Coaxial Connector Termination: Which Technique is Right for You
Typically, there are three ways to terminate a coaxial connector: crimp, clamp or twist-on. Each method has its benefits, and choosing the right one is imperative for optimal performance of your coaxial cable assemblies.
Here is an overview of each method:
Crimp method is the most popular variation. It reduces installation time and provides good electrical and mechanical connection. The cable shield is crimped to the coaxial connector using the crimp ring. The connector center conductor is attached to the cable center conductor by crimp or solder.
Clamp method is often used in cases where weather exposure is a factor, or when crimp tools are unavailable. With this technique the cable shield is clamped between the coaxial connector body and back nut. The connector center conductor is usually soldered to the cable center conductor.
Twist-on method is the quickest and easiest approach, though it can be less reliable than other methods. It is most often used in field applications because of its simplicity and no need for special tools.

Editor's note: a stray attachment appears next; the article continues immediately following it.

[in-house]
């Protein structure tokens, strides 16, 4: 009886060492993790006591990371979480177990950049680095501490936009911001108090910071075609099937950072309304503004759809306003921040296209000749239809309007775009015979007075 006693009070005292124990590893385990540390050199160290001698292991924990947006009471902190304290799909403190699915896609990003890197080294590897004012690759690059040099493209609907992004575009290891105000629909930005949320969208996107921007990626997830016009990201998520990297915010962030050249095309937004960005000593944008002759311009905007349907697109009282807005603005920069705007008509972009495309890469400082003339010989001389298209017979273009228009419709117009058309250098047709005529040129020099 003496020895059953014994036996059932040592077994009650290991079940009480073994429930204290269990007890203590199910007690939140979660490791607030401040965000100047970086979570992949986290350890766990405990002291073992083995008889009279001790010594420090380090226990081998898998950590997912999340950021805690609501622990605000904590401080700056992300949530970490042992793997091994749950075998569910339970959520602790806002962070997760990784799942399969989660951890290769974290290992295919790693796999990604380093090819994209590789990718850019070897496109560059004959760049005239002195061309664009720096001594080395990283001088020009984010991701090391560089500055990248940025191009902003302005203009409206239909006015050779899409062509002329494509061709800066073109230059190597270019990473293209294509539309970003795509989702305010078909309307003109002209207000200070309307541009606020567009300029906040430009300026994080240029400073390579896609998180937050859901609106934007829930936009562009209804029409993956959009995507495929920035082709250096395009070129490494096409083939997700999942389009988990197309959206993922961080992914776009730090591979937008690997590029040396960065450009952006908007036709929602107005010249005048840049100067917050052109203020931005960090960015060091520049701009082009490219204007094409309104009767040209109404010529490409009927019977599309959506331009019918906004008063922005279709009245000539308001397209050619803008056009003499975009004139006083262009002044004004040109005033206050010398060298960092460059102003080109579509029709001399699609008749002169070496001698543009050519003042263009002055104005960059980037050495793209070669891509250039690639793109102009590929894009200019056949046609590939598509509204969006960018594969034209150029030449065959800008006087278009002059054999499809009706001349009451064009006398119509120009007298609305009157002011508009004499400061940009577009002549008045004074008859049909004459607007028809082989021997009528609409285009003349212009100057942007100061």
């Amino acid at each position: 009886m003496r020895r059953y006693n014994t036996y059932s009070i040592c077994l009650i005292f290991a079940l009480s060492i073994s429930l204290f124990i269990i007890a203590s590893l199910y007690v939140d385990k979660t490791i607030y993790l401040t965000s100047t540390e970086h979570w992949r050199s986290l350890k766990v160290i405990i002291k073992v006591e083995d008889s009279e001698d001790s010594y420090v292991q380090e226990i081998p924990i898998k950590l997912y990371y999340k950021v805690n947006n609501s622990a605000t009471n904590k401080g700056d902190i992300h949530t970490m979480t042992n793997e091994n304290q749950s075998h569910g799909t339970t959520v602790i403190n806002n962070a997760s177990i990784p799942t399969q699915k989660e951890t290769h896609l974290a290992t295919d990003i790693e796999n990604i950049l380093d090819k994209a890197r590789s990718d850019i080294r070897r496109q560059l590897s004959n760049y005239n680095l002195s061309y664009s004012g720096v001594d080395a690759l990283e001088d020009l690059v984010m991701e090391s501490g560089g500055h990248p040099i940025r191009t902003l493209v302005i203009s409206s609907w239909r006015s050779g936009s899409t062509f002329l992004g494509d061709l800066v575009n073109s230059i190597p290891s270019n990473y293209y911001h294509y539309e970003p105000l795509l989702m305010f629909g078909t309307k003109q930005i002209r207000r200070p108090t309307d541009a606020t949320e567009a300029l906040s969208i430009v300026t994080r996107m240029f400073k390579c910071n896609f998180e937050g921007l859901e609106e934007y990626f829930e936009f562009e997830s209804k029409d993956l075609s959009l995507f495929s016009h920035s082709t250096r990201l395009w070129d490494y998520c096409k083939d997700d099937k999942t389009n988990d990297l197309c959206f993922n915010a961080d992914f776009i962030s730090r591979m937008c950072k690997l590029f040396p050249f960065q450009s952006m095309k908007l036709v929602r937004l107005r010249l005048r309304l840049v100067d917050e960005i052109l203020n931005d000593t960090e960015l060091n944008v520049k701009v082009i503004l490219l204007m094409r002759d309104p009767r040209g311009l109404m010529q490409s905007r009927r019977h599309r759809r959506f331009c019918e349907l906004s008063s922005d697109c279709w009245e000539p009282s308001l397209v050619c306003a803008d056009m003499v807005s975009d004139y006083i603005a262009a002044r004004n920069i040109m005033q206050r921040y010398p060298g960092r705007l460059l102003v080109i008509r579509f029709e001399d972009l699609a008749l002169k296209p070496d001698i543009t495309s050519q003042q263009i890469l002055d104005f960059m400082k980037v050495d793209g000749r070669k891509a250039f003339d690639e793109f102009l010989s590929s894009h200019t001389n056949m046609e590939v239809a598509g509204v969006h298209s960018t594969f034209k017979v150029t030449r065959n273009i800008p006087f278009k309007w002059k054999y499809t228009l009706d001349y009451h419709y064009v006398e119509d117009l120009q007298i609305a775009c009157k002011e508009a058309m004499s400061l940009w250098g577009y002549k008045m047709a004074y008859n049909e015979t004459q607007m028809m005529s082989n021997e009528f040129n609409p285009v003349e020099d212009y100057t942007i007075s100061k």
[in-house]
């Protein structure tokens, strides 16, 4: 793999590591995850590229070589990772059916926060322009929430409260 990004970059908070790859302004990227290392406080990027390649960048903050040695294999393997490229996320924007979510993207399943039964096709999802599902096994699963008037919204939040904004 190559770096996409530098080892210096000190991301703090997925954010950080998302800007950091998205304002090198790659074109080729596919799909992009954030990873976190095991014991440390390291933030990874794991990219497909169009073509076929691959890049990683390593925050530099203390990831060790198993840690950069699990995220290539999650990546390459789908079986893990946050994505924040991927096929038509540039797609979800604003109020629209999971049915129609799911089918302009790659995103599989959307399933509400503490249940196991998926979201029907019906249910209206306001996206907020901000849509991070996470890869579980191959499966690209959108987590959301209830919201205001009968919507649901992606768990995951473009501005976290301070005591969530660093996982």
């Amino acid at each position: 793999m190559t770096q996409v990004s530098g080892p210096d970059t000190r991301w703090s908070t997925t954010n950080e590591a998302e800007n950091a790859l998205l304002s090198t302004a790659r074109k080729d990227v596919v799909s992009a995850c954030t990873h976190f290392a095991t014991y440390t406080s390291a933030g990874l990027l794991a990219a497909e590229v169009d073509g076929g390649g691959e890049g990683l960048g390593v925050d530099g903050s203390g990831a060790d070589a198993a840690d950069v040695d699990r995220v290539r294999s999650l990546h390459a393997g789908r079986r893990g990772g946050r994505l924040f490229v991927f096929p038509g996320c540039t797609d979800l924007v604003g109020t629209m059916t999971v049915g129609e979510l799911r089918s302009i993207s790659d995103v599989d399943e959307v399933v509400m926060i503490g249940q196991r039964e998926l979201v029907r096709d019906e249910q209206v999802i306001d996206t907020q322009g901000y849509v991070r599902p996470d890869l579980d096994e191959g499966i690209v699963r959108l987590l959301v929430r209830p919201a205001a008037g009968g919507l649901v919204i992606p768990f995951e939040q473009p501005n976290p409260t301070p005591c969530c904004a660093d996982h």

Determining the right method of termination is dependent upon your specific application. Using the correct termination method will ensure optimal mechanical and electrical integrity of your connection.
Whichever coaxial connector termination method you choose, be sure to follow the manufacturer's recommendations regarding cable strip length and crimp die size.
As the growth of ecommerce continues, server uptime is more essential to businesses than ever. Uptime is a measurement of how long servers remain operational without crashing or rebooting. The interactions between servers and their environment often pose a major risk to server availability.
Damage caused by the environment can often go unnoticed or incorrectly blamed on other causes. Condensation, rust, and heat damage is usually hidden inside machines, out of human sight.
The truth is that the monitoring of equipment is often not enough; the surrounding environment needs to be viewed holistically and monitored proactively. Let's have a look at several of these threats and the challenges each poses in data centres and other point-of-presence sites where the devices are crucial to a company’s operations and the services it provides.